It makes no difference, they can also do it
Earlier this month, as over 120 countries of the world celebrated ‘breast feeding week’, an hilarious experience a visually impaired friend once had kept ringing in my head.
This lady was pregnant at the time and had gone to the market to purchase some baby items in preparation for the arrival of the bundle of joy. After gathering her goods, she was waiting patiently for her driver to come pick her up when suddenly an elderly woman approached her and started to heap curses on whoever got her pregnant seeing that she was blind.
Apparently, the elderly woman felt pity that she had to cope with pregnancy and child care alongside her disabilities and she felt whoever got her pregnant did so out of sheer wickedness.
I couldn’t stop laughing as my friend relayed the experience to me.
Over the years, I have heard how people with visual impairment are been queried for certain things that they do. Questions like how do you take your bath, how do you eat, how are you able to dress up yourself and recently I heard the most shocking.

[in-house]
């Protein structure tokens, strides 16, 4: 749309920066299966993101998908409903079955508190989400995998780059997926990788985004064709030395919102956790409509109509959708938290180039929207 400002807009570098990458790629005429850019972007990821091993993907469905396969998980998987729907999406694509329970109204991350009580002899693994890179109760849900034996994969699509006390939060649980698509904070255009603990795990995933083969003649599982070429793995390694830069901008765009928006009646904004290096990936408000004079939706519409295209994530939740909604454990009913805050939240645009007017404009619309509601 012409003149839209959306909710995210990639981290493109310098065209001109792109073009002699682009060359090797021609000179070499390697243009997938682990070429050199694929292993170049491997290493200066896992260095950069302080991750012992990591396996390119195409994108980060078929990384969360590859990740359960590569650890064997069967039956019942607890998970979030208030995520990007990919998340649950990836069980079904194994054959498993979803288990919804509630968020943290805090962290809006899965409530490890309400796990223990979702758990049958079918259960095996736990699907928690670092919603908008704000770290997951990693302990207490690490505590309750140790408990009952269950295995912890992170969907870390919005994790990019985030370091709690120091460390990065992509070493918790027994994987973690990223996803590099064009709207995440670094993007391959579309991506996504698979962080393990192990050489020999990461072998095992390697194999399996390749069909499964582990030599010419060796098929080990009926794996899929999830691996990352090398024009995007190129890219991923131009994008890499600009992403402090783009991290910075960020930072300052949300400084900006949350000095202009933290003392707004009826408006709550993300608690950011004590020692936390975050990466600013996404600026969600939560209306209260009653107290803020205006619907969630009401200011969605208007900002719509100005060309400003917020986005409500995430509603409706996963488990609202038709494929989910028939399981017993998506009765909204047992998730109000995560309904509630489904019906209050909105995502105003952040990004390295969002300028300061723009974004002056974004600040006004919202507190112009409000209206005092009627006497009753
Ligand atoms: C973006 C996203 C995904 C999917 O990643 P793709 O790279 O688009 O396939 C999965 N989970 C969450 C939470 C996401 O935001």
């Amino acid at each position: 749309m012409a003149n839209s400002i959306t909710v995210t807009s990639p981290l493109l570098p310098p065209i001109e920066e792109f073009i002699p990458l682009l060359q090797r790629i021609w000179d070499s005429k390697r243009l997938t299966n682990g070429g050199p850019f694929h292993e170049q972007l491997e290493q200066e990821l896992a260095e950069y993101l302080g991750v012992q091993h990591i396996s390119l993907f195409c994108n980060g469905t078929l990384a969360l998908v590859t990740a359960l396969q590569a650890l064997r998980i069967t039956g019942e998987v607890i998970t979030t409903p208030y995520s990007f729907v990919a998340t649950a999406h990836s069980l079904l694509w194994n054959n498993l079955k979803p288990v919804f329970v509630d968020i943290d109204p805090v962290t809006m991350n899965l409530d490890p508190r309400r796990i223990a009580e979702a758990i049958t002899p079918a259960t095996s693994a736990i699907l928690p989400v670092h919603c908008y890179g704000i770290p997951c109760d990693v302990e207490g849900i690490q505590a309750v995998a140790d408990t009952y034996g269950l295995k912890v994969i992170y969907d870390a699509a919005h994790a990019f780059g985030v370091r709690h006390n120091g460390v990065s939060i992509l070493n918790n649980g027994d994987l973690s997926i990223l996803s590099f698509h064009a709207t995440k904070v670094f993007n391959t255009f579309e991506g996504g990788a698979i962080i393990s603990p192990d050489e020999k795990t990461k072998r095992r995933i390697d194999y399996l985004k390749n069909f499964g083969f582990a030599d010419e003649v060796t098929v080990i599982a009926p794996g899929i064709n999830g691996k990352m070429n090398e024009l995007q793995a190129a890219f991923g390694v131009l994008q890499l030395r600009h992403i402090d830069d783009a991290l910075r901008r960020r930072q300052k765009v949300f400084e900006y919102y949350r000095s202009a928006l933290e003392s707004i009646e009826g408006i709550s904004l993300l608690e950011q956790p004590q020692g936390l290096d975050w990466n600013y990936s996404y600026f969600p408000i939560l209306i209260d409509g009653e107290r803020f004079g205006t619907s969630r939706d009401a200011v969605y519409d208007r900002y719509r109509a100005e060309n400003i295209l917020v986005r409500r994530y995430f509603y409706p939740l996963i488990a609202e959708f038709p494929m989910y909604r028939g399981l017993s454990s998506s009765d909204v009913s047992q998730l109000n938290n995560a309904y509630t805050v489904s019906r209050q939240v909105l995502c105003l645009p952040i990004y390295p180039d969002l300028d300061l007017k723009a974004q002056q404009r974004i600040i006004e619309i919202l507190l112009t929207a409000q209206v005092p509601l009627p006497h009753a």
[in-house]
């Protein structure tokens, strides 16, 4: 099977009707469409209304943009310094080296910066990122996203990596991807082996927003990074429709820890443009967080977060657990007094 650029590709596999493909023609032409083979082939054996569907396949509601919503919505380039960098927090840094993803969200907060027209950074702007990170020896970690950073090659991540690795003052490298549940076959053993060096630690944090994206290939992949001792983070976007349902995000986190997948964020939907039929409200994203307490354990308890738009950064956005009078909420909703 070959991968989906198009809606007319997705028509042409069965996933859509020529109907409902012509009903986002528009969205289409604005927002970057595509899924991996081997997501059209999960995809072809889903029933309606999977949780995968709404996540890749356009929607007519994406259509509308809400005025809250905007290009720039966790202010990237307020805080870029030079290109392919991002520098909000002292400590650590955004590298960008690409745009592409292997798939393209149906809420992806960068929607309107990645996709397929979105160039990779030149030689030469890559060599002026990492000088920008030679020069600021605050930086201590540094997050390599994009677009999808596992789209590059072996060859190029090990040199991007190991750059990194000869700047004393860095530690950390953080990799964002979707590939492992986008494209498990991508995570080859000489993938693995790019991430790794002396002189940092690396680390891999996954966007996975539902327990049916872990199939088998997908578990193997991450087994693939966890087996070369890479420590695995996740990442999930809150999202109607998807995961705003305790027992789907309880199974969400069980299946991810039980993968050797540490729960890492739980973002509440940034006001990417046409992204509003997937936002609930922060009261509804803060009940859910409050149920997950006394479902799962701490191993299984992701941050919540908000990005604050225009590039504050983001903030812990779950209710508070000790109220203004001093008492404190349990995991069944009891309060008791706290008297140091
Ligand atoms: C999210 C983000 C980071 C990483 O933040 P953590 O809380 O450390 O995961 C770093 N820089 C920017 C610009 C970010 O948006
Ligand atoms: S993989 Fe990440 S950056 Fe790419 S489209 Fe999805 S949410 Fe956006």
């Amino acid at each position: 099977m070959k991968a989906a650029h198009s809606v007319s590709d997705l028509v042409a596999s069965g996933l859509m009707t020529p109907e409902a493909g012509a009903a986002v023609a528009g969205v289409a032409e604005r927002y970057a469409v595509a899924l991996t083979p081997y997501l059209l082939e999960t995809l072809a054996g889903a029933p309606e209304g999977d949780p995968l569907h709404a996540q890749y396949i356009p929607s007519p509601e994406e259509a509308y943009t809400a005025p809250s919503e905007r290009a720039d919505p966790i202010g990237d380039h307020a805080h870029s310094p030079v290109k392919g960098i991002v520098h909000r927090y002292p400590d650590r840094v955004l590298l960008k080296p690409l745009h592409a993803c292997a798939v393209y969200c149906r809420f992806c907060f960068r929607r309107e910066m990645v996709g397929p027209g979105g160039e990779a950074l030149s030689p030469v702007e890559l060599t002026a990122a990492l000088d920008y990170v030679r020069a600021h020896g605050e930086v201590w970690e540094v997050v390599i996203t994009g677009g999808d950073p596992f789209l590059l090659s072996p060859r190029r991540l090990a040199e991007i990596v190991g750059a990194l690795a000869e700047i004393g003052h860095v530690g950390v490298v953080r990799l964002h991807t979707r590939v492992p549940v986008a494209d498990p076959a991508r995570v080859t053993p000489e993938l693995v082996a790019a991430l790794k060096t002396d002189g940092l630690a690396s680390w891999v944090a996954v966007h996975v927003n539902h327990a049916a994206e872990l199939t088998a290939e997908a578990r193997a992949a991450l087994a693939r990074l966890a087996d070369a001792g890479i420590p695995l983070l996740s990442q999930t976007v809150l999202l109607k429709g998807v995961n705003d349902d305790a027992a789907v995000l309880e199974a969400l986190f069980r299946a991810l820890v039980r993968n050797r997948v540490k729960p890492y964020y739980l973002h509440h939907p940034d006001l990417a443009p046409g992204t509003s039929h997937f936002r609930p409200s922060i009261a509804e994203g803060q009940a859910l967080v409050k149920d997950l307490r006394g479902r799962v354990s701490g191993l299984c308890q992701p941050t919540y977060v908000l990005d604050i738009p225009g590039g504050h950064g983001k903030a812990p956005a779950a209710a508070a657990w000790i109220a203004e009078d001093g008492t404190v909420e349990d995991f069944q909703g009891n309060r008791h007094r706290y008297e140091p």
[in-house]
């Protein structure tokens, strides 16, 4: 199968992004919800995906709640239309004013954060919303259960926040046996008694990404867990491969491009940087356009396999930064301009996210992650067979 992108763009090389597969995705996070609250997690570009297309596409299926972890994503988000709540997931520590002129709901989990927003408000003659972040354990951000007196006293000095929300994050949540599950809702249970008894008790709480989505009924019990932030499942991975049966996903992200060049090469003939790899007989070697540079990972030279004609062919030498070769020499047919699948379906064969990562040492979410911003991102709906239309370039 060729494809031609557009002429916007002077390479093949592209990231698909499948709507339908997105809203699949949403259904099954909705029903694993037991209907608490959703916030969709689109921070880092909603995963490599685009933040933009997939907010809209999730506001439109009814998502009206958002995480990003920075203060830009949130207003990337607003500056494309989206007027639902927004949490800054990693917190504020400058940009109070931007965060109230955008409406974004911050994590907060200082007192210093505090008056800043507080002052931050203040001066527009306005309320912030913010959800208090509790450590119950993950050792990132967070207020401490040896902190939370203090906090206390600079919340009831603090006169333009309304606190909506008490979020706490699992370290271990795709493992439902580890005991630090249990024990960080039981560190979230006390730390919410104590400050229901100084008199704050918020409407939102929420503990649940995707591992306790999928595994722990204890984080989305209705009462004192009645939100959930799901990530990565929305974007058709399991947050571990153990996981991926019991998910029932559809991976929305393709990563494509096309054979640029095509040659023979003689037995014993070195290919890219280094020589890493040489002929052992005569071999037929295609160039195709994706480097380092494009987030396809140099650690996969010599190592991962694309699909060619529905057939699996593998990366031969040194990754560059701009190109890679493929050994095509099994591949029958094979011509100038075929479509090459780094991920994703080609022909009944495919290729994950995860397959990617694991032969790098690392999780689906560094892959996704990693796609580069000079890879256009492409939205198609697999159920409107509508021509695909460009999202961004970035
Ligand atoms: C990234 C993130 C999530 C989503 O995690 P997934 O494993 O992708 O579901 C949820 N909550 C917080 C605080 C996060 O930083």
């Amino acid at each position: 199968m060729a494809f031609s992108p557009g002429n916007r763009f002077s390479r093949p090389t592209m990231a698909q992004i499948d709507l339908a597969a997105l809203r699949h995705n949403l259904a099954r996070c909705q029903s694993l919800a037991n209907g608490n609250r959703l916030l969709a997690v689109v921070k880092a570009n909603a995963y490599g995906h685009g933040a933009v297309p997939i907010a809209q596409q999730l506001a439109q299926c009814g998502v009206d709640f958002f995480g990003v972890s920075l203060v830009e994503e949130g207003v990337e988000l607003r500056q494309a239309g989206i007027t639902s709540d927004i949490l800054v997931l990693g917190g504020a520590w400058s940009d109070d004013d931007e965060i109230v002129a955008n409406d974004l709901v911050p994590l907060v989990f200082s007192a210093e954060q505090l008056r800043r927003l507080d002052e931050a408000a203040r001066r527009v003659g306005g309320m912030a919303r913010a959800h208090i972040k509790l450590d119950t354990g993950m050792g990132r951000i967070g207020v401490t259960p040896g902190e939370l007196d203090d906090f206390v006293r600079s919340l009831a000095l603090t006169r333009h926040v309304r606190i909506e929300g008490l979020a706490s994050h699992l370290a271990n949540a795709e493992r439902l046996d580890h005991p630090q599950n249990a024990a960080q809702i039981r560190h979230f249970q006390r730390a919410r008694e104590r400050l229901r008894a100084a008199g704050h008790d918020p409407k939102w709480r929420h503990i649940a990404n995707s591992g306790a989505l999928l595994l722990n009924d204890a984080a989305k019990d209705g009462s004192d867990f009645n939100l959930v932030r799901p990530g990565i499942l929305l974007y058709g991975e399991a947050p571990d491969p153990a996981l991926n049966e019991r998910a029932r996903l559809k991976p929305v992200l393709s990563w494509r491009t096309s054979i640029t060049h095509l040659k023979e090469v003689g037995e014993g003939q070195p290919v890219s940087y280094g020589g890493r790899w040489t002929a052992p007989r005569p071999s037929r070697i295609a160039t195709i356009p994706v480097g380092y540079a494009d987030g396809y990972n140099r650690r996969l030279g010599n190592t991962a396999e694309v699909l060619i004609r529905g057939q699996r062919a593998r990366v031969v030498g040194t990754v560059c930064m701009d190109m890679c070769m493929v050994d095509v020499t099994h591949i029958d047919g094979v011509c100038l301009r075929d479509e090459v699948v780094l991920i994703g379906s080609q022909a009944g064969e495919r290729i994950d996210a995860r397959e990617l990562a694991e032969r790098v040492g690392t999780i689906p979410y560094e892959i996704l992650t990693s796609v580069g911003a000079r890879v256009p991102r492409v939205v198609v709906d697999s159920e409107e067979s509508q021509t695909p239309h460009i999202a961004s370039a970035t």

At a wedding ceremony, a visually impaired man asked to be assisted to the rest room and when he was taken there the guide innocently asked if he could do his toilet business all by himself and if not he was willing to help.
It is a common notion that the eyes is a crucial part of the body and that is why a Yoruba adage says “oju loba ara”, meaning a defect to the eyes renders the rest of the body redundant but it will amaze you to know that these set of special persons can equally perform the same function effortlessly just like their sighted counterparts, in some cases even better.
If you are a parent or guardian to such children, try not to prevent them from taking part in house chores. They may not get it right at the initial stage but be consistent and persistent, they sure would be better for it at the end of the day. Let them put the rest of their sense organs to use. Guide them to take precautions just like you would to their sighted mates.
They also need to be shown how to care for themselves as adolescent, pregnant women, nursing mothers etc. and trust me when I say they can also do it.
Do not be afraid to engage them in a relationship especially if you found true love in anyone, all you need to do is to provide them with the necessary support you will offer to those that have their sense of sight working regardless of their disabilities.
After all, a woman in labor still needs the doctors and nurses whether she is blind or not.
Even nursing mothers who could see still needs friends and families to assist them.
Hence, being a visually impaired makes no difference.